How to survive dangerous questionsRoger Quinn ▼ | Sunday August 29, 2010 6:01PM ET
We all hear from our parents the saying that goes something like "Think first, talk later", but thanks to education we tend to forget that. Our professors are telling us during all those years to be honest and speak straight to the point, clearly and with arguments.
Indeed, honestly is a good thing, but the real question is how to form our answer to make both sides happy. And to make things clear: we don't want you to lie, we just want you to tell what's necessary and nothing more. It's like in the Army: You should know everything you need and nothing more.
First, a bit of psychology. You know that there are people that like to shoot the messenger. If your boss is the kind of person who shoots the messenger, be sure that you are not that messenger. As is the case in the nature, your survival comes first. It's better to set up somebody else, like an underling or (better yet) a rival, to take the heat. Figure out how to sandwich your bad news inside their presentation.
Now, imagine the question you should answer and you know that your answer will make your boss ineffective. We are sure that you can imagine or you are even encounter such situation. Your boss is a human being and subject to human emotions. If your boss is about to make a big presentation or make an important deal, it is not the time to reveal unpleasant truth that might distract him from successful execution. Don't lie, just leave that information for the more appropriate situation.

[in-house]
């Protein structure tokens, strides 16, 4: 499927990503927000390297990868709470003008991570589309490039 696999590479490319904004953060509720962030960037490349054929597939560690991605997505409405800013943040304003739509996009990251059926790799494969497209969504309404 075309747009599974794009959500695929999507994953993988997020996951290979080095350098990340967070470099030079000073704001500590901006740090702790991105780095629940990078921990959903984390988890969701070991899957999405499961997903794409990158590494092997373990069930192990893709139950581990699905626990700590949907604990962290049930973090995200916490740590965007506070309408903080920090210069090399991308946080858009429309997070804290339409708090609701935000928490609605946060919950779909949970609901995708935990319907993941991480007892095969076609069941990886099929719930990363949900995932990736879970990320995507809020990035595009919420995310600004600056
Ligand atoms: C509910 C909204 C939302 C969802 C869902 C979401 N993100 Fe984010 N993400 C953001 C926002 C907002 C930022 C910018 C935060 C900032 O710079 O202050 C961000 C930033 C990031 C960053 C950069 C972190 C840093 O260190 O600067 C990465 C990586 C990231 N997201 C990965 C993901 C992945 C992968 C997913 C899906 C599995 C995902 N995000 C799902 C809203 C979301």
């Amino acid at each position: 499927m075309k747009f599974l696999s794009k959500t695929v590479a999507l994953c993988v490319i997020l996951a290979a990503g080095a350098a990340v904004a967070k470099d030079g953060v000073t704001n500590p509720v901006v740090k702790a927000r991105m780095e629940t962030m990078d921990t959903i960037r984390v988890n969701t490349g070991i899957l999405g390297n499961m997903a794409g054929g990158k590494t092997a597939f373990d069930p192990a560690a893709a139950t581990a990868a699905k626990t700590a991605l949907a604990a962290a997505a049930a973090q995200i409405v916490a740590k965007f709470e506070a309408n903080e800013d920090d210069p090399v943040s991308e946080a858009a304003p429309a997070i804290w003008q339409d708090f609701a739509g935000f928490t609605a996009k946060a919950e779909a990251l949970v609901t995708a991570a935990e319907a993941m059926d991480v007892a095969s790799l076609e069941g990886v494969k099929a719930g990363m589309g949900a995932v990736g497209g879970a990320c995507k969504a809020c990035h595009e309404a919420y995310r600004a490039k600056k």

Next, here is the situation you certainly know and you know it's very dangerous: "Do I look fat in this?" Indeed, yes, you can hear similar question at work. Some bosses have a habit to ask about their appearance. They may be proud of their new suit or just insecure how they look, but no matter what the reason our advice is: Lie like a dog. If you are not a fashion consultant this question has nothing to do with your or his work. So forget all advice about truth and honesty, paint it with stellar colours and leave him happy.
One of the most dangerous situations is when your boss asks "for an honest opinion". Remember: you can count on one hand all bosses in the world who really want your honest opinion. When you translate that in English, it sounds: "Tell me that I'm right". And you probably already now that bosses love to be right. Most of the time, such question has to do with the boss's pet project.
If the boss isn't likely to be persuaded by anything you say - and vast majority of them are not - your best bet is to be complimentary, even if you think the idea is utterly stupid. Let his boss tell him that, he can do that with no consequences.
When your boss asks you about your religion, politics, personal life or sexual orientation, you have no obligation whatsoever to be honest here. There's no law that can make you talk about those details.
Now, you won't answer "It's none of your damn business", the better version is "I work on workdays, Sundays, holidays, and I work so hard for this company I have no time for a personal life, much less a sex life." That will leave your boss with "Well, ahem..." and he'll leave the room.
We'll repeat once again: your survival is the priority number one, anything else goes after that. Sometimes you need a smart answer and sometimes you need a pure and straight lie. And that's also the part of the office life. ■